BECKLEY, W.Va. — A proposal to change the designation of the New River Gorge National River Area drew an array of speakers and an array of opinions Saturday.
A field hearing of the Senate Energy and Natural Resources Committee was conducted before a standing room only crowd at Tamarack.
U.S. Senator Joe Manchin, ranking member of the committee, and fellow U.S.Senator Shelley Moore Capito arranged the hearing in West Virginia to address concerns surrounding Senate Bill 2555.
The measure would change the designation of the New River Gorge National River Area to the New River Gorge National Park and Preserve. Although advocates strongly believe it will immediately boost visitors to the region and cause a spike in tourism spending, there is a concern over the impact the new designation will have on sportsmen of the area.
“The concern I know many have had is insuring fishing and hunting inside the New River Gorge National River will be allowed to continue,” Manchin said in opening remarks.
Four panelists addressed the hearing. Jerod Harman of the West Virginia Wildlife Federation said he has heard grave concerns by conservation organizations about the loss of hunting access in the many areas of the Gorge where it is presently allowed.
“Sportsmen and women and our youth would give up a lot of good hunting ground if this proposal passes. This is a major problem. Additionally the future regulations for privately owned ground within park boundaries are now in question and this is unacceptable,” Harman said.
Hunting is not allowed within National Park boundaries, but would be allowed in the area marked as the National Preserve. As proposed, a little over 64,000 acres would make up the Preserve where hunting would continue.
The National Park would encompass 7,691 acres where hunting would be forbidden. Some of the acreage is already off limits to hunting in the current makeup of the area, but the change in designation would result in the loss of hunting access on just under 5,000 acres of public land.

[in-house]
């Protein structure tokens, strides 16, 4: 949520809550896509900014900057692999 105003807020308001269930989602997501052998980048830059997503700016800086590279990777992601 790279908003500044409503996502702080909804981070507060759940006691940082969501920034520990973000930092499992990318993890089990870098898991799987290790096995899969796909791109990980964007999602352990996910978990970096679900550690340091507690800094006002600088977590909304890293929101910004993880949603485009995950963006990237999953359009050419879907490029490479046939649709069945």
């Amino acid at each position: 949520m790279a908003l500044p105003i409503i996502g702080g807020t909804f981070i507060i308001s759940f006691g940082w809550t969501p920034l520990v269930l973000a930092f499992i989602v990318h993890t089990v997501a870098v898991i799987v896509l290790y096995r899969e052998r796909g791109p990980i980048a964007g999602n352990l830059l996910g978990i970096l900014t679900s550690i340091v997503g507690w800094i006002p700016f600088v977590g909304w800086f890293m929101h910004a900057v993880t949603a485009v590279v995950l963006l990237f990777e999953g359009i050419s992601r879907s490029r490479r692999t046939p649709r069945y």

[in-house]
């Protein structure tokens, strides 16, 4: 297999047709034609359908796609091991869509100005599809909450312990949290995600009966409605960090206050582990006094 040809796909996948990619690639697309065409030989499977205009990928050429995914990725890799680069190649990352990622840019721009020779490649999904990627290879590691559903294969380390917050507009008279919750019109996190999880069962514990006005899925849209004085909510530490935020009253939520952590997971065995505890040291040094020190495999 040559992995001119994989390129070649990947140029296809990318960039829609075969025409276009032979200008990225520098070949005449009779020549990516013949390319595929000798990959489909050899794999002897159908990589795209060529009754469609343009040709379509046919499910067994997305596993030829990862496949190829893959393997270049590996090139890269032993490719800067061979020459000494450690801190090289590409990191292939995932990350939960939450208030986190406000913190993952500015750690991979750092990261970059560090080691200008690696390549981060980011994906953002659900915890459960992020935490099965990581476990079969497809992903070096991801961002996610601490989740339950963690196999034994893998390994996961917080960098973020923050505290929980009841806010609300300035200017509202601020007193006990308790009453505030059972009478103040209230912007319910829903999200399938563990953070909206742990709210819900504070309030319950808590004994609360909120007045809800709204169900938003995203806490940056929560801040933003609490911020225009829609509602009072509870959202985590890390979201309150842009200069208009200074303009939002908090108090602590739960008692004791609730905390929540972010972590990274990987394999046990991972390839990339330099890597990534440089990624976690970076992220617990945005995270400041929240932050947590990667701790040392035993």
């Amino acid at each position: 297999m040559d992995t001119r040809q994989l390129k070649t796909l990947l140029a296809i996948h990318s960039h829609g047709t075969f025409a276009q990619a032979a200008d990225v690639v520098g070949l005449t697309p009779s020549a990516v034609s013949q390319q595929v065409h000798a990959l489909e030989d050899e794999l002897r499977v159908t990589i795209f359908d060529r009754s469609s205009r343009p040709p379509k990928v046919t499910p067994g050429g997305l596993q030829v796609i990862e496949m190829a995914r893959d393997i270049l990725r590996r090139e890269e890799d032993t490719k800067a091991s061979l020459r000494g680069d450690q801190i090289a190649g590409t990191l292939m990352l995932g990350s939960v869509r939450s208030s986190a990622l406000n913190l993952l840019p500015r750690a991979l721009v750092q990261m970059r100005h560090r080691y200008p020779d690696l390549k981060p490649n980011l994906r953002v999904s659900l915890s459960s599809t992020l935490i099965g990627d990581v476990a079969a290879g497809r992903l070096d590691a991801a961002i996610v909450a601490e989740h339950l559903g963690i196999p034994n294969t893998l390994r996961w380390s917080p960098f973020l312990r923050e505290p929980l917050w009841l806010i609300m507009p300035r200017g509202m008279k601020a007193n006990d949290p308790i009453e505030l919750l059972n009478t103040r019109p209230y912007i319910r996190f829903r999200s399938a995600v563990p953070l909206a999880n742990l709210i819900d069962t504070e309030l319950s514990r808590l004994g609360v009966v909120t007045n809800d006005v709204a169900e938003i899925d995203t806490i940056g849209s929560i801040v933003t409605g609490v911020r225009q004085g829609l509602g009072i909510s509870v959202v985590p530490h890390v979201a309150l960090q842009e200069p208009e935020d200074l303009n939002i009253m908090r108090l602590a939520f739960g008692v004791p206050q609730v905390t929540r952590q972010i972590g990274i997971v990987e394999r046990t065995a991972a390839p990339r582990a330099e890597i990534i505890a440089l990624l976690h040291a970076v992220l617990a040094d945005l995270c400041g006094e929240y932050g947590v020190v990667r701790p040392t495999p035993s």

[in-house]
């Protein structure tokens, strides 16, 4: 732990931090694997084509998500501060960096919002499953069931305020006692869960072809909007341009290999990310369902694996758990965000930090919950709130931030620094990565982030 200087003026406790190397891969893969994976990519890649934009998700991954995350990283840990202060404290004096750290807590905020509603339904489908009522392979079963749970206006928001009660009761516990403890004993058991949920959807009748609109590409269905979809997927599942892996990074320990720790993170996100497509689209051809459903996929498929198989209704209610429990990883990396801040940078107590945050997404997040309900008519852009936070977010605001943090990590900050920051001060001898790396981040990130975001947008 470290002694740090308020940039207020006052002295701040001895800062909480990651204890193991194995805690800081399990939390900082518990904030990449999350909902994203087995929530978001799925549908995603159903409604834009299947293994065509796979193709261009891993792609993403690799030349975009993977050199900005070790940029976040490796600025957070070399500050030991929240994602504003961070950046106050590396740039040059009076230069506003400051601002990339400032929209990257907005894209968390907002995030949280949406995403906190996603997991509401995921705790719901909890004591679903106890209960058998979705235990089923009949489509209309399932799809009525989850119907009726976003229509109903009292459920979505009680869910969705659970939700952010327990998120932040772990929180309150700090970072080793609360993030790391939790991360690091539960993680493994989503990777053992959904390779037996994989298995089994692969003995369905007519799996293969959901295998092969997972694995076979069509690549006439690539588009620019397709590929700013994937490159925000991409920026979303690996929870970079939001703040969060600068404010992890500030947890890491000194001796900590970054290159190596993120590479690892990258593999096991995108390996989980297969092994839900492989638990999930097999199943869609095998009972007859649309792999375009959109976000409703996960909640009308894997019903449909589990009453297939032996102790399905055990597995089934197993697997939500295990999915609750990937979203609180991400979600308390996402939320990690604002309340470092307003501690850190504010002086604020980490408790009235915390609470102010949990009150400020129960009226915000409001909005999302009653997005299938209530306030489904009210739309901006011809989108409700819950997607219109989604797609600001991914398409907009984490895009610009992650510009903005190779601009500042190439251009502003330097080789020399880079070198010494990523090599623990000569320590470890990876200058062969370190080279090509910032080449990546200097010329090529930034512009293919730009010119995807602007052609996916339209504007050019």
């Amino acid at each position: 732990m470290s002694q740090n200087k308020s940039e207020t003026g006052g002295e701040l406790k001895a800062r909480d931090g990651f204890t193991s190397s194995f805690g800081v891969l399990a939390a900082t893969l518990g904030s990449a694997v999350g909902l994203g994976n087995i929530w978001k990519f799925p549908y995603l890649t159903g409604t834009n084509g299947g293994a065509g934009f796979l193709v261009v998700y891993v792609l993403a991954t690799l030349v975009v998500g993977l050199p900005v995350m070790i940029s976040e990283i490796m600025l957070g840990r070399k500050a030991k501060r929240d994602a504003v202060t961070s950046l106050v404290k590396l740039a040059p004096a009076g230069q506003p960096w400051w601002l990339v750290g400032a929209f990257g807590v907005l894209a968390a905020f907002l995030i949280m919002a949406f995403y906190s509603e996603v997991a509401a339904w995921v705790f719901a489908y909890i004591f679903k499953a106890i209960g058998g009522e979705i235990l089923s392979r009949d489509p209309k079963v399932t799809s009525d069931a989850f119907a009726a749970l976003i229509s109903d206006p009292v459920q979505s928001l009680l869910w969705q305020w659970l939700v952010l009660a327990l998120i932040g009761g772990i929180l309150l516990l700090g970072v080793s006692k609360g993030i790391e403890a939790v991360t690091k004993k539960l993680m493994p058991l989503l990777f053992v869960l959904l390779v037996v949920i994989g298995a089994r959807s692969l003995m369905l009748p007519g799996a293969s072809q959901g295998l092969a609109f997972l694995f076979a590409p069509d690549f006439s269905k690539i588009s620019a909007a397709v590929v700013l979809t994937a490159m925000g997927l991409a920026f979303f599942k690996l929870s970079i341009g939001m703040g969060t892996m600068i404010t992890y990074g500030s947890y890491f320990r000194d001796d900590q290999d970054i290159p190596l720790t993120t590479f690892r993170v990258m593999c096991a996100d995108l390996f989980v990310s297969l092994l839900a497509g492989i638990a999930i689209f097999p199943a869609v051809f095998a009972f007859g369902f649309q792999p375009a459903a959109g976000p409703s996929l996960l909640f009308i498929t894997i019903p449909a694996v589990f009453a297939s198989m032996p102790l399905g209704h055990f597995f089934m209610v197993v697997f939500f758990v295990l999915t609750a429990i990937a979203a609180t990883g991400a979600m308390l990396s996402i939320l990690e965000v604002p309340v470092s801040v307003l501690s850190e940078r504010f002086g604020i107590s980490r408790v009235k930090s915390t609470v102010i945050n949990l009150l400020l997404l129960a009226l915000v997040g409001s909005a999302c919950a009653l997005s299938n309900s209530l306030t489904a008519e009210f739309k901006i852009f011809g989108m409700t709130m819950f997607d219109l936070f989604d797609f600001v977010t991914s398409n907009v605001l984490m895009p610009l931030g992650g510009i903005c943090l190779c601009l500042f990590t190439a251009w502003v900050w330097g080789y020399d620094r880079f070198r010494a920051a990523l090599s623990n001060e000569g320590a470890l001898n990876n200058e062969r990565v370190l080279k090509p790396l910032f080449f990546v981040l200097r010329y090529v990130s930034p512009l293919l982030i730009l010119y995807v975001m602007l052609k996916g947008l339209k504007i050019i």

“This 7,000 acres which would make up the National Park area reflects the most scenic and historic sections of the park. Much of it is in the Lower Gorge area from Nuttelberg down. The scenic views from that section are the most dramatic in the park. It’s that section that is very, very steep. It’s hard to access–you have go get there by either boat or hike–that’s the real difference,” Watts said.
Another panelist, Rick Johnson, owner of River Expeditions in Fayette County, described the area as “steep as a cow’s face.” He also suggested the area that will be closed to hunting was minimal in comparison to the Preserve. He offered a story in his opening remarks about a conversation with a non-hunter who was looking for a place to hike with his grandchildren where hunting was off limits.
“It occurred to me about how selfish we are as hunters at protecting every acre of hunting land without any consideration for those who don’t hunt, but are also entitled to enjoy the beauty and resources we take for granted. For this I was almost embarrassed and a little ashamed,” said Johnson.